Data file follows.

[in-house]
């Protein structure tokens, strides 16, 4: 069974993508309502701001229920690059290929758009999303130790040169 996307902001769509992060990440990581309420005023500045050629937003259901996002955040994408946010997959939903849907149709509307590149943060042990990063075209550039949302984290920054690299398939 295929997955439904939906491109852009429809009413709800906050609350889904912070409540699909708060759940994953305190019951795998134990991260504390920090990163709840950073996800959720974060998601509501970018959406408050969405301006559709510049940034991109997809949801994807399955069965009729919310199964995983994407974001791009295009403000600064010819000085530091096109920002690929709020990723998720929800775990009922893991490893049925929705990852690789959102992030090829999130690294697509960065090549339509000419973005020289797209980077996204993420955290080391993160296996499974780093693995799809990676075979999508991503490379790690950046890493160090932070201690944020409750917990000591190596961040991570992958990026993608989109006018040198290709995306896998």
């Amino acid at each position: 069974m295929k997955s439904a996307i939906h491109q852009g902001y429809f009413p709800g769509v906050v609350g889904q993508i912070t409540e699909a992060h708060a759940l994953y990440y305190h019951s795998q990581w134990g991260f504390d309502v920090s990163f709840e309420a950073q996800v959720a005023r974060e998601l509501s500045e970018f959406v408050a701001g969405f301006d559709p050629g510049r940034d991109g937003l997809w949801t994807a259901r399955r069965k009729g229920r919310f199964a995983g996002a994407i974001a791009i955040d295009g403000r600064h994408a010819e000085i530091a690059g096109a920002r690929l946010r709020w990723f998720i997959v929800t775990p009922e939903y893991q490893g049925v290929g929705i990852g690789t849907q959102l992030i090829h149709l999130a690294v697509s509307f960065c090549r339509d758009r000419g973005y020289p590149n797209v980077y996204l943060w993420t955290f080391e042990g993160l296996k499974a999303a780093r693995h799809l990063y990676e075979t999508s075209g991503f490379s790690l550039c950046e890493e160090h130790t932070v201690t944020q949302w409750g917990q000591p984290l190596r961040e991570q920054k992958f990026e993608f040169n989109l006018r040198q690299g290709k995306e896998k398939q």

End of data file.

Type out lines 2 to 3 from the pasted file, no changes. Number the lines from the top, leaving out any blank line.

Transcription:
């Protein structure tokens, strides 16, 4: 069974993508309502701001229920690059290929758009999303130790040169 996307902001769509992060990440990581309420005023500045050629937003259901996002955040994408946010997959939903849907149709509307590149943060042990990063075209550039949302984290920054690299398939 295929997955439904939906491109852009429809009413709800906050609350889904912070409540699909708060759940994953305190019951795998134990991260504390920090990163709840950073996800959720974060998601509501970018959406408050969405301006559709510049940034991109997809949801994807399955069965009729919310199964995983994407974001791009295009403000600064010819000085530091096109920002690929709020990723998720929800775990009922893991490893049925929705990852690789959102992030090829999130690294697509960065090549339509000419973005020289797209980077996204993420955290080391993160296996499974780093693995799809990676075979999508991503490379790690950046890493160090932070201690944020409750917990000591190596961040991570992958990026993608989109006018040198290709995306896998």
């Amino acid at each position: 069974m295929k997955s439904a996307i939906h491109q852009g902001y429809f009413p709800g769509v906050v609350g889904q993508i912070t409540e699909a992060h708060a759940l994953y990440y305190h019951s795998q990581w134990g991260f504390d309502v920090s990163f709840e309420a950073q996800v959720a005023r974060e998601l509501s500045e970018f959406v408050a701001g969405f301006d559709p050629g510049r940034d991109g937003l997809w949801t994807a259901r399955r069965k009729g229920r919310f199964a995983g996002a994407i974001a791009i955040d295009g403000r600064h994408a010819e000085i530091a690059g096109a920002r690929l946010r709020w990723f998720i997959v929800t775990p009922e939903y893991q490893g049925v290929g929705i990852g690789t849907q959102l992030i090829h149709l999130a690294v697509s509307f960065c090549r339509d758009r000419g973005y020289p590149n797209v980077y996204l943060w993420t955290f080391e042990g993160l296996k499974a999303a780093r693995h799809l990063y990676e075979t999508s075209g991503f490379s790690l550039c950046e890493e160090h130790t932070v201690t944020q949302w409750g917990q000591p984290l190596r961040e991570q920054k992958f990026e993608f040169n989109l006018r040198q690299g290709k995306e896998k398939q």